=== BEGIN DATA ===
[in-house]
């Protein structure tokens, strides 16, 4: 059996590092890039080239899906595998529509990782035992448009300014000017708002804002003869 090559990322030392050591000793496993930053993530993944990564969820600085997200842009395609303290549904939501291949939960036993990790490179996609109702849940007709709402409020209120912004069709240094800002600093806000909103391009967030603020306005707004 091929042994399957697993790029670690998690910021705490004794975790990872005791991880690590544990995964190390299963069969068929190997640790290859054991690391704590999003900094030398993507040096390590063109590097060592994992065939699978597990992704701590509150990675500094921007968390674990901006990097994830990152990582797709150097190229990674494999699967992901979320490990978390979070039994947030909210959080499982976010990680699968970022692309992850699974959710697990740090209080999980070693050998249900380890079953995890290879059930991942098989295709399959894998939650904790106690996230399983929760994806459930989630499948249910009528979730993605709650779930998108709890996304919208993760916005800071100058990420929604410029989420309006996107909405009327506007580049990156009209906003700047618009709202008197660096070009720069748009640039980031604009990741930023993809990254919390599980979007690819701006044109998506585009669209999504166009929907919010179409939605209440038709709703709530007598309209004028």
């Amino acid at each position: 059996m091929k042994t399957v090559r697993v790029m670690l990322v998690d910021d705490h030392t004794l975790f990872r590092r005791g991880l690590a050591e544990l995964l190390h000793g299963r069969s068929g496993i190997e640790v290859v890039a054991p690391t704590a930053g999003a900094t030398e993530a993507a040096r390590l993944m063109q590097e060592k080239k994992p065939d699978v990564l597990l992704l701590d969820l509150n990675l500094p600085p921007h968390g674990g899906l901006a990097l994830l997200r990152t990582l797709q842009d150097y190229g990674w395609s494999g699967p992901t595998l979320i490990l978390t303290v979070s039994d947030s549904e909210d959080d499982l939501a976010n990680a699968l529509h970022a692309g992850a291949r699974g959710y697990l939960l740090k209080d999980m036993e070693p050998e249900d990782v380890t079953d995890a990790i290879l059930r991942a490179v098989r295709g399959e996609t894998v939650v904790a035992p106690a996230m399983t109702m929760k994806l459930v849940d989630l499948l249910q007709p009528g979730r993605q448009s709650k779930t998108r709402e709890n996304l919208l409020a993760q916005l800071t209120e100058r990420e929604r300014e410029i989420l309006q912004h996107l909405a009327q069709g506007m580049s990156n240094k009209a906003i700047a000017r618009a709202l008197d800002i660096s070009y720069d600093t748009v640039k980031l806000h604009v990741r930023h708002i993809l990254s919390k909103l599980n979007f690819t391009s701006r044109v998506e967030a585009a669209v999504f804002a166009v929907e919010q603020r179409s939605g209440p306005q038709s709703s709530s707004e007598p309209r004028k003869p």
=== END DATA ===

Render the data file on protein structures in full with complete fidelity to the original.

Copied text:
[in-house]
């Protein structure tokens, strides 16, 4: 059996590092890039080239899906595998529509990782035992448009300014000017708002804002003869 090559990322030392050591000793496993930053993530993944990564969820600085997200842009395609303290549904939501291949939960036993990790490179996609109702849940007709709402409020209120912004069709240094800002600093806000909103391009967030603020306005707004 091929042994399957697993790029670690998690910021705490004794975790990872005791991880690590544990995964190390299963069969068929190997640790290859054991690391704590999003900094030398993507040096390590063109590097060592994992065939699978597990992704701590509150990675500094921007968390674990901006990097994830990152990582797709150097190229990674494999699967992901979320490990978390979070039994947030909210959080499982976010990680699968970022692309992850699974959710697990740090209080999980070693050998249900380890079953995890290879059930991942098989295709399959894998939650904790106690996230399983929760994806459930989630499948249910009528979730993605709650779930998108709890996304919208993760916005800071100058990420929604410029989420309006996107909405009327506007580049990156009209906003700047618009709202008197660096070009720069748009640039980031604009990741930023993809990254919390599980979007690819701006044109998506585009669209999504166009929907919010179409939605209440038709709703709530007598309209004028």
């Amino acid at each position: 059996m091929k042994t399957v090559r697993v790029m670690l990322v998690d910021d705490h030392t004794l975790f990872r590092r005791g991880l690590a050591e544990l995964l190390h000793g299963r069969s068929g496993i190997e640790v290859v890039a054991p690391t704590a930053g999003a900094t030398e993530a993507a040096r390590l993944m063109q590097e060592k080239k994992p065939d699978v990564l597990l992704l701590d969820l509150n990675l500094p600085p921007h968390g674990g899906l901006a990097l994830l997200r990152t990582l797709q842009d150097y190229g990674w395609s494999g699967p992901t595998l979320i490990l978390t303290v979070s039994d947030s549904e909210d959080d499982l939501a976010n990680a699968l529509h970022a692309g992850a291949r699974g959710y697990l939960l740090k209080d999980m036993e070693p050998e249900d990782v380890t079953d995890a990790i290879l059930r991942a490179v098989r295709g399959e996609t894998v939650v904790a035992p106690a996230m399983t109702m929760k994806l459930v849940d989630l499948l249910q007709p009528g979730r993605q448009s709650k779930t998108r709402e709890n996304l919208l409020a993760q916005l800071t209120e100058r990420e929604r300014e410029i989420l309006q912004h996107l909405a009327q069709g506007m580049s990156n240094k009209a906003i700047a000017r618009a709202l008197d800002i660096s070009y720069d600093t748009v640039k980031l806000h604009v990741r930023h708002i993809l990254s919390k909103l599980n979007f690819t391009s701006r044109v998506e967030a585009a669209v999504f804002a166009v929907e919010q603020r179409s939605g209440p306005q038709s709703s709530s707004e007598p309209r004028k003869p």